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dc.contributor.authorKilpatrick, Charles D.
dc.contributor.authorAndrews, Jennifer E.
dc.contributor.authorSmith, Nathan
dc.contributor.authorMilne, P. A.
dc.contributor.authorRieke, George H.
dc.contributor.authorZheng, WeiKang
dc.contributor.authorFilippenko, Alexei V.
dc.date.accessioned2017-01-23T23:28:21Z
dc.date.available2017-01-23T23:28:21Z
dc.date.issued2016-11-21
dc.identifier.citationAn optical and near-infrared study of the Type Ia/IIn Supernova PS15si 2016, 463 (1):1088 Monthly Notices of the Royal Astronomical Societyen
dc.identifier.issn0035-8711
dc.identifier.issn1365-2966
dc.identifier.doi10.1093/mnras/stw2061
dc.identifier.urihttp://hdl.handle.net/10150/622110
dc.description.abstractWe present optical/near-infrared spectroscopy and photometry of the supernova (SN) PS15si. This object was originally identified as a Type IIn SN, but here we argue that it should be reclassified as a Type Ia SN with narrow hydrogen lines originating from interaction with circumstellar matter (CSM; i.e. SN Ia/IIn or SN Ia-CSM). Based on deep non-detections 27 d before discovery, we infer that this SN was discovered around or slightly before optical maximum, and we estimate the approximate time that it reached R-band maximum based on comparison with other SNe Ia/IIn. In terms of spectral morphology, we find that PS15si can be matched to a range of SN Ia spectral types, although SN 1991T-like SNe Ia provides the most self-consistent match. While this spectral classification agrees with analysis of most other SNe Ia/IIn, we find that the implied CSM-interaction luminosity is too low. We infer that the similarity between PS15si and the hot, overluminous, high-ionization spectrum of SN 1991T is a consequence of a spectrum that originates in ejecta layers that are heated by ultraviolet/X-ray radiation from CSM interaction. In addition, PS15si may have rebrightened over a short time-scale in the B and V bands around 85 d after discovery, perhaps indicating that the SN ejecta are interacting with a local enhancement in CSM produced by clumps or a shell at large radii.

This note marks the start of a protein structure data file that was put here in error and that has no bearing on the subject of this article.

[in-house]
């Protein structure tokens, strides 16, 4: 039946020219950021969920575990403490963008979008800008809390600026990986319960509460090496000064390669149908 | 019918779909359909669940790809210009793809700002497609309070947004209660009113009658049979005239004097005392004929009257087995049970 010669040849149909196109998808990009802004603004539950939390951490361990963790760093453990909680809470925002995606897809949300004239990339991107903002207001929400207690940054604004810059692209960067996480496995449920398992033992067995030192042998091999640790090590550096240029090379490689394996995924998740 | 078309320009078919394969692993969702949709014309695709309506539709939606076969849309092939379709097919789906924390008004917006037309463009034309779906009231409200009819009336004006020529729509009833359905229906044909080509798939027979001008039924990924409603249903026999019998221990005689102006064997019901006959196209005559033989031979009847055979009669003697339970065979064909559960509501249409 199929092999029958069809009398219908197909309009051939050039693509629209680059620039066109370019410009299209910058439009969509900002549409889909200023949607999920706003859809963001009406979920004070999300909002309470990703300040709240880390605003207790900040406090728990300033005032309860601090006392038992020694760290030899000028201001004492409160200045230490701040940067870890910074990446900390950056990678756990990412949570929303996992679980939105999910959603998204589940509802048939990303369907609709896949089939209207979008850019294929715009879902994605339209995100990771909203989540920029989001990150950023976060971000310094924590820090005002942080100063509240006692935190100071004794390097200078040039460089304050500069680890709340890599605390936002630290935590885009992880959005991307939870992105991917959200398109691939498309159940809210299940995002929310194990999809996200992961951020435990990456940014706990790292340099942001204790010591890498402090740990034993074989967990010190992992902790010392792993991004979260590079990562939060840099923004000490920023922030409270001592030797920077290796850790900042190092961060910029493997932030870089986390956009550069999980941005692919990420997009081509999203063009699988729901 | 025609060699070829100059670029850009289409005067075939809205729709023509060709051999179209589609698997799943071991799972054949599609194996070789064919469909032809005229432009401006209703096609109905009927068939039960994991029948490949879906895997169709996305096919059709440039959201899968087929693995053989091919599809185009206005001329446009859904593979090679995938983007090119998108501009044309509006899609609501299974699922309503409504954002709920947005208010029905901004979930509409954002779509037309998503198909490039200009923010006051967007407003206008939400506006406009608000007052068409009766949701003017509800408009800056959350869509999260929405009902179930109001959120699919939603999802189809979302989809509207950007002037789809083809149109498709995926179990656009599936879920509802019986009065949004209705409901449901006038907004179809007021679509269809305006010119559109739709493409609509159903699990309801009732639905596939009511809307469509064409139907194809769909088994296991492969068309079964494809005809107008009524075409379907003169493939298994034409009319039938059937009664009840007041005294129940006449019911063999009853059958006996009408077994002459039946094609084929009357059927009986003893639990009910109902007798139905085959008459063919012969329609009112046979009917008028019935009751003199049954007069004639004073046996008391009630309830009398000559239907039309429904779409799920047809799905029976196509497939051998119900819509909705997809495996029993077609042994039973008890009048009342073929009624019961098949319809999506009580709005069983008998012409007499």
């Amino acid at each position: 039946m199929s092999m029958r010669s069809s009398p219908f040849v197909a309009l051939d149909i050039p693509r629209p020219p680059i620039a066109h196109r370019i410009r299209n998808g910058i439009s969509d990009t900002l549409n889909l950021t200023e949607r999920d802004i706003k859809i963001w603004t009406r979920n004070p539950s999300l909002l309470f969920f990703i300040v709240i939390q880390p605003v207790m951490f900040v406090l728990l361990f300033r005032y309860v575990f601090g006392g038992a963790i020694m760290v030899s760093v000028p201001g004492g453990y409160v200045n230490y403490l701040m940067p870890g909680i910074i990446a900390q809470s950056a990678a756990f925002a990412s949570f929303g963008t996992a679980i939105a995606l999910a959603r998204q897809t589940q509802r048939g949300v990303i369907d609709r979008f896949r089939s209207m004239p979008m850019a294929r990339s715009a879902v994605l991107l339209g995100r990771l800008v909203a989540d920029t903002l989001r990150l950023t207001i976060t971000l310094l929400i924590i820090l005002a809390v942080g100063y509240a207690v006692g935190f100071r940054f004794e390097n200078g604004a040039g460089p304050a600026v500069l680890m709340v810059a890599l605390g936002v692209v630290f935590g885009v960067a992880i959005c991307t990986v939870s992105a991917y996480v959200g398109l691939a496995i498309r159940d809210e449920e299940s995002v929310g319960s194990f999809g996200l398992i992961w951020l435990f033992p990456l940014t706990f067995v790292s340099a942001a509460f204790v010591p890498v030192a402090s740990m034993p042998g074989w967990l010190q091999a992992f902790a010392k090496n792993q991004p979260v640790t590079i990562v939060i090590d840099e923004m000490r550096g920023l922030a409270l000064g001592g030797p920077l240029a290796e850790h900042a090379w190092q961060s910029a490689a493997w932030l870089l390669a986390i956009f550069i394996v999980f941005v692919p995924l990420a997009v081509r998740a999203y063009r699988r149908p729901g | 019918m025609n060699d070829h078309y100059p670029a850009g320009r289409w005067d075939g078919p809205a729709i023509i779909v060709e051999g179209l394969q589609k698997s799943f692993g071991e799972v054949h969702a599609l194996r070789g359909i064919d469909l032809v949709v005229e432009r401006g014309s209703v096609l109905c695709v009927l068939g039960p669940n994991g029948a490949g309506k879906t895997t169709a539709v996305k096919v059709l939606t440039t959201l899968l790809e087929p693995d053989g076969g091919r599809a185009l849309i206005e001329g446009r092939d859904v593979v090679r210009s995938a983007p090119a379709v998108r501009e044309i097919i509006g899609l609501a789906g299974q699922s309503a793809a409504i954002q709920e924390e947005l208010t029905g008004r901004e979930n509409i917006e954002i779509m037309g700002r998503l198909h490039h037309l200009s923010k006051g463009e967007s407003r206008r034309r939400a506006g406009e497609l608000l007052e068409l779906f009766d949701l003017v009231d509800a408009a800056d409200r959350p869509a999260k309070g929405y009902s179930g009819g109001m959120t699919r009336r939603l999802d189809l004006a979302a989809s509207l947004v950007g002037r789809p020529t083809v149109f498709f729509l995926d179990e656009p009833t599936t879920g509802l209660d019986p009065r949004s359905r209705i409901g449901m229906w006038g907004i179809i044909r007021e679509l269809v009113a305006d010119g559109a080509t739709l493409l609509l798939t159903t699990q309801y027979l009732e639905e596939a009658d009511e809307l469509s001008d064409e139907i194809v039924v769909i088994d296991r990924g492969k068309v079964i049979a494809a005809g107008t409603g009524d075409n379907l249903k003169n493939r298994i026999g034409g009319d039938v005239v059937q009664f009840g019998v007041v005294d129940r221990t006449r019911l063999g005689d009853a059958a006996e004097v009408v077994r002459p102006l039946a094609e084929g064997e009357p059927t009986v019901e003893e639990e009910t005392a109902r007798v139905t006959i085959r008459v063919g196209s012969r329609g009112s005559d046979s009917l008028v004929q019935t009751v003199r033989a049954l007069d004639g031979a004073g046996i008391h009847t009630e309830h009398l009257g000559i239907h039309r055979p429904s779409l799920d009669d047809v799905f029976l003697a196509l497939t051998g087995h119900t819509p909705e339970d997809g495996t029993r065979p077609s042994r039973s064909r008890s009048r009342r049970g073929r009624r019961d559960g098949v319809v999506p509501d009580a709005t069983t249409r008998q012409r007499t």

dc.description.sponsorshipW. M. Keck Foundation; ESO programmes [188.D-3003, 191.D-0935]; NASA [NNX12AR65G, NNX14AM74G]; NASA by JPL/Caltech [1255094]; NSF [AST-1312221, AST-1515559, AST-1211916]; Gary & Cynthia Bengier; Richard & Rhoda Goldman Fund; Christopher R. Redlich Fund; TABASGO Foundationen
dc.language.isoenen
dc.publisherOXFORD UNIV PRESSen
dc.relation.urlhttps://academic.oup.com/mnras/article-lookup/doi/10.1093/mnras/stw2061en
dc.rights© 2016 The Authors Published by Oxford University Press on behalf of the Royal Astronomical Societyen
dc.subjectcircumstellar matteren
dc.subjectsupernovae: generalen
dc.subjectsupernovae: individual: PS15sien
dc.titleAn optical and near-infrared study of the Type Ia/IIn Supernova PS15sien
dc.typeArticleen
dc.contributor.departmentUniv Arizona, Steward Observen
dc.identifier.journalMonthly Notices of the Royal Astronomical Societyen
dc.description.collectioninformationThis item from the UA Faculty Publications collection is made available by the University of Arizona with support from the University of Arizona Libraries. If you have questions, please contact us at repository@u.library.arizona.edu.en
dc.eprint.versionFinal published versionen
refterms.dateFOA2018-06-24T11:40:39Z
html.description.abstractWe present optical/near-infrared spectroscopy and photometry of the supernova (SN) PS15si. This object was originally identified as a Type IIn SN, but here we argue that it should be reclassified as a Type Ia SN with narrow hydrogen lines originating from interaction with circumstellar matter (CSM; i.e. SN Ia/IIn or SN Ia-CSM). Based on deep non-detections 27 d before discovery, we infer that this SN was discovered around or slightly before optical maximum, and we estimate the approximate time that it reached R-band maximum based on comparison with other SNe Ia/IIn. In terms of spectral morphology, we find that PS15si can be matched to a range of SN Ia spectral types, although SN 1991T-like SNe Ia provides the most self-consistent match. While this spectral classification agrees with analysis of most other SNe Ia/IIn, we find that the implied CSM-interaction luminosity is too low. We infer that the similarity between PS15si and the hot, overluminous, high-ionization spectrum of SN 1991T is a consequence of a spectrum that originates in ejecta layers that are heated by ultraviolet/X-ray radiation from CSM interaction. In addition, PS15si may have rebrightened over a short time-scale in the B and V bands around 85 d after discovery, perhaps indicating that the SN ejecta are interacting with a local enhancement in CSM produced by clumps or a shell at large radii.


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